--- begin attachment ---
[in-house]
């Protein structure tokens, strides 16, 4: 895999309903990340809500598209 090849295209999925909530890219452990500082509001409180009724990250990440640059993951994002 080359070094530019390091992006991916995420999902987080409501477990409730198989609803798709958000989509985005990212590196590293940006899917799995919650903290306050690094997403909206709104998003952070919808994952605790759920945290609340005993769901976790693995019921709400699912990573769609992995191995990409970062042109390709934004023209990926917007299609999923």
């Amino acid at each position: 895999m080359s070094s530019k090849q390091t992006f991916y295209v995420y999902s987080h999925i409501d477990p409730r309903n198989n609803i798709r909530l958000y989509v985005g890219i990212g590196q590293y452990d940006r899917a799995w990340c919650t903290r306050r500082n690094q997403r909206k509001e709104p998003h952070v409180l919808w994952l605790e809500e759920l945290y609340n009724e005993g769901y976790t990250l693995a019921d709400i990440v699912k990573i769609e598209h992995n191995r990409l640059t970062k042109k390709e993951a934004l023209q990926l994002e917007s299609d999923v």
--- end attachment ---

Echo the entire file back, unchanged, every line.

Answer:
[in-house]
């Protein structure tokens, strides 16, 4: 895999309903990340809500598209 090849295209999925909530890219452990500082509001409180009724990250990440640059993951994002 080359070094530019390091992006991916995420999902987080409501477990409730198989609803798709958000989509985005990212590196590293940006899917799995919650903290306050690094997403909206709104998003952070919808994952605790759920945290609340005993769901976790693995019921709400699912990573769609992995191995990409970062042109390709934004023209990926917007299609999923």
């Amino acid at each position: 895999m080359s070094s530019k090849q390091t992006f991916y295209v995420y999902s987080h999925i409501d477990p409730r309903n198989n609803i798709r909530l958000y989509v985005g890219i990212g590196q590293y452990d940006r899917a799995w990340c919650t903290r306050r500082n690094q997403r909206k509001e709104p998003h952070v409180l919808w994952l605790e809500e759920l945290y609340n009724e005993g769901y976790t990250l693995a019921d709400i990440v699912k990573i769609e598209h992995n191995r990409l640059t970062k042109k390709e993951a934004l023209q990926l994002e917007s299609d999923v």